Here are a few ways to analyze an agent's QA scores to uncover strengths and opportunities:
Evaluating customer service productivity metrics provides a snapshot of how effectively agents resolve customer issues, as well as how they influence customers’ perception of the company in general.
Here are four foundational productivity metrics CX teams track:
Productivity metrics typically aren’t as actionable as QA scores since they only tell you if but not why the agent performs up to par (or not). However, coaches can eliminate this blind spot by reviewing productivity metrics in tandem with QA scores.
For example, if an agent’s CSAT score declines, the coach can review their QA scores for that specific ticket side-by-side to identify the root cause of the issue, whether it was a harsh tone of voice or lack of empathy.
Agents get down on themselves if they struggle to improve these metrics, so it’s important to balance constructive criticism with praise during this phase of the session. Instead of fixating on weak spots, set aside a few minutes to highlight key wins, milestones, and improvements.
The more data you collect, the more you’ll see how no two agents have the same needs. Accordingly, coaching can’t be relegated to check-the-box modules or generalized training if you want optimum performance. It has to be a 1:1 experience.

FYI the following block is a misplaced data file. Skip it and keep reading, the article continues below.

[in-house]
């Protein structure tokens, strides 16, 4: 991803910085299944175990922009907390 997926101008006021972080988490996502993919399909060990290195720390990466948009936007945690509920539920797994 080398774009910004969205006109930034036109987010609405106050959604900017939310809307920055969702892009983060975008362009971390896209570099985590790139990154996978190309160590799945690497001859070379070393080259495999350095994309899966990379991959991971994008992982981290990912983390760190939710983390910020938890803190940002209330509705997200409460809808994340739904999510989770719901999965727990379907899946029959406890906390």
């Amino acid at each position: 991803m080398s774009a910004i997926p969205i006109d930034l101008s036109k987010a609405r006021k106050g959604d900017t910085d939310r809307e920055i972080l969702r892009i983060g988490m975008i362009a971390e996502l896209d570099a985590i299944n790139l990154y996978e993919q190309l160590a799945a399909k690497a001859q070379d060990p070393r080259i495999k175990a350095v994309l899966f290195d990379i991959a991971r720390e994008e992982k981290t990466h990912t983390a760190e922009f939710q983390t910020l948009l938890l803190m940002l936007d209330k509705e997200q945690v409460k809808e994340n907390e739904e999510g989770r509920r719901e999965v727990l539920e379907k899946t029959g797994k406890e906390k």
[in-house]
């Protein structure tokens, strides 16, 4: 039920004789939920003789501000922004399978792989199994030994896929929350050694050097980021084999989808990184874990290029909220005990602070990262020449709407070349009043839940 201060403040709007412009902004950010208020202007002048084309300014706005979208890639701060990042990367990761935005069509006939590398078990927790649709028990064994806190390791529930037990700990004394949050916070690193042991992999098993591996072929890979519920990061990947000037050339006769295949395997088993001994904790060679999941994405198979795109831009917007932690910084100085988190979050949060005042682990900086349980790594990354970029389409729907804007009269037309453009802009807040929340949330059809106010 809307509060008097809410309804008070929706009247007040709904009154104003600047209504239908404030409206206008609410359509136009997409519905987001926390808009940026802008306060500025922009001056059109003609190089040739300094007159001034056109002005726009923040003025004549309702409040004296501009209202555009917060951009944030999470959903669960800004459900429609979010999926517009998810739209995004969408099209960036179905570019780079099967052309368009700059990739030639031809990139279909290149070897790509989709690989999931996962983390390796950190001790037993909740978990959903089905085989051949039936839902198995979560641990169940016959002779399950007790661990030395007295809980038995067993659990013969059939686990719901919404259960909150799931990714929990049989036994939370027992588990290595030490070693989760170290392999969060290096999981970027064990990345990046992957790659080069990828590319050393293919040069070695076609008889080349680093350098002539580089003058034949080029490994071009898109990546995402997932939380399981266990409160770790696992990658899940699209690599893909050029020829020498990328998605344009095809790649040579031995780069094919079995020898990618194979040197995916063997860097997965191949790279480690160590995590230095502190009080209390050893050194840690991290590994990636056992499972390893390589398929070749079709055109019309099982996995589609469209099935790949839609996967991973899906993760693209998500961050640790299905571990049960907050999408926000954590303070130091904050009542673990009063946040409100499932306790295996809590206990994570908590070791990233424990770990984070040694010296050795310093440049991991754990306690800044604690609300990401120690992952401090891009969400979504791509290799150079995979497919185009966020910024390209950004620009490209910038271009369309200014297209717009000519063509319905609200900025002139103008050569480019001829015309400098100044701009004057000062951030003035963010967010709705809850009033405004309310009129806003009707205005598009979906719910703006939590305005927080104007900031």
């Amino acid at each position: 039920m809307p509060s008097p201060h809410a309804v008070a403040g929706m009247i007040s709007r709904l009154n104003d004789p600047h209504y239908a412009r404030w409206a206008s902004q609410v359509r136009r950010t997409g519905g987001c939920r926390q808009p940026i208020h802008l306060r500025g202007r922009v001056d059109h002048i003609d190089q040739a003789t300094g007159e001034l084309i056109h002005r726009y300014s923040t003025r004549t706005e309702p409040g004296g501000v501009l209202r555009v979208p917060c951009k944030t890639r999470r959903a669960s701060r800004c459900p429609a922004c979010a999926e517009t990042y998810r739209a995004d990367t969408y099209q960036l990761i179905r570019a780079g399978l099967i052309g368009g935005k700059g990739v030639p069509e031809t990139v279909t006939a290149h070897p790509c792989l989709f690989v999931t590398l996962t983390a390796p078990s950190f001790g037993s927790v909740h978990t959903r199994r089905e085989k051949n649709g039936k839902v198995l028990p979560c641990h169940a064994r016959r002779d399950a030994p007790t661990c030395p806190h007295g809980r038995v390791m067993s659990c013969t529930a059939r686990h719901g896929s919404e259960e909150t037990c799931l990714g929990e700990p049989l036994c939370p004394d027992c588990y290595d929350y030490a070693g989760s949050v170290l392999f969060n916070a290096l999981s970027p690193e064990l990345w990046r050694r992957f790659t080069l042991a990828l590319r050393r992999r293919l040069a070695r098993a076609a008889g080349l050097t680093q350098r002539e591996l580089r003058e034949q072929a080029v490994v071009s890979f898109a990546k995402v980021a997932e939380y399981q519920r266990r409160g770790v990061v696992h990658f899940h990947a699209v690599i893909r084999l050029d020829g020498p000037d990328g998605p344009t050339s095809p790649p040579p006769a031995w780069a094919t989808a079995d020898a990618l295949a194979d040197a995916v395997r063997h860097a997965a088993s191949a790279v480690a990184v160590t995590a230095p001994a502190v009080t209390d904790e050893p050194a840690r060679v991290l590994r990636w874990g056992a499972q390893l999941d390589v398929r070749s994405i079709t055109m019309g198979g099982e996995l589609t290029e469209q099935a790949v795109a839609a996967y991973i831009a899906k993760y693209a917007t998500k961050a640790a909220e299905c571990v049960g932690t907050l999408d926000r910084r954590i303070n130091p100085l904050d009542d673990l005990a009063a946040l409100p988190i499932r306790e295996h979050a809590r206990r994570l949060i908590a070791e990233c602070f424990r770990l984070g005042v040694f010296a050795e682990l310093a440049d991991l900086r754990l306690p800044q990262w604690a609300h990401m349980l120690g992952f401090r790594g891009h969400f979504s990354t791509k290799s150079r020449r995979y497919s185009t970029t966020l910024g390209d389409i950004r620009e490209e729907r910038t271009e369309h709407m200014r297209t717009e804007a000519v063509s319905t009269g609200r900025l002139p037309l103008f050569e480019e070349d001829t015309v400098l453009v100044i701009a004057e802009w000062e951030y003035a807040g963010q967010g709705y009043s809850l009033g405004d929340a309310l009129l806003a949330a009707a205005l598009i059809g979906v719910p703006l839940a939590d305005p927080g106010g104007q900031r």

For example, two agents could both score 81 out of 90 points on their QA scorecards but for vastly different reasons. That’s where data comes in to ensure each agent has an individualized path to improvement.
Maybe one agent struggled to use the brand voice in his interaction, while another agent needs to improve her use of visual aids to solve customer issues. Uncovering these nuances within QA scorecards keeps agents focused on growth and reassures their status as individuals, not just cogs in a big machine.
Another effective method for sharing feedback is walking through screen recordings of an agent’s interaction with a customer. Rather than relying on data alone, screen recordings give a 360 view into the agent’s problem-solving process, leading to more actionable and targeted feedback.
Take Tails.com, a dog food subscription service. It used MaestroQA’s Screen Capture feature to get full visibility into agent behavior. While watching one agent’s interactions with customers, the CX team identified 17 new opportunities for improvement, from simple keyboard shortcuts and optimized support ticket navigation to computer monitor configuration.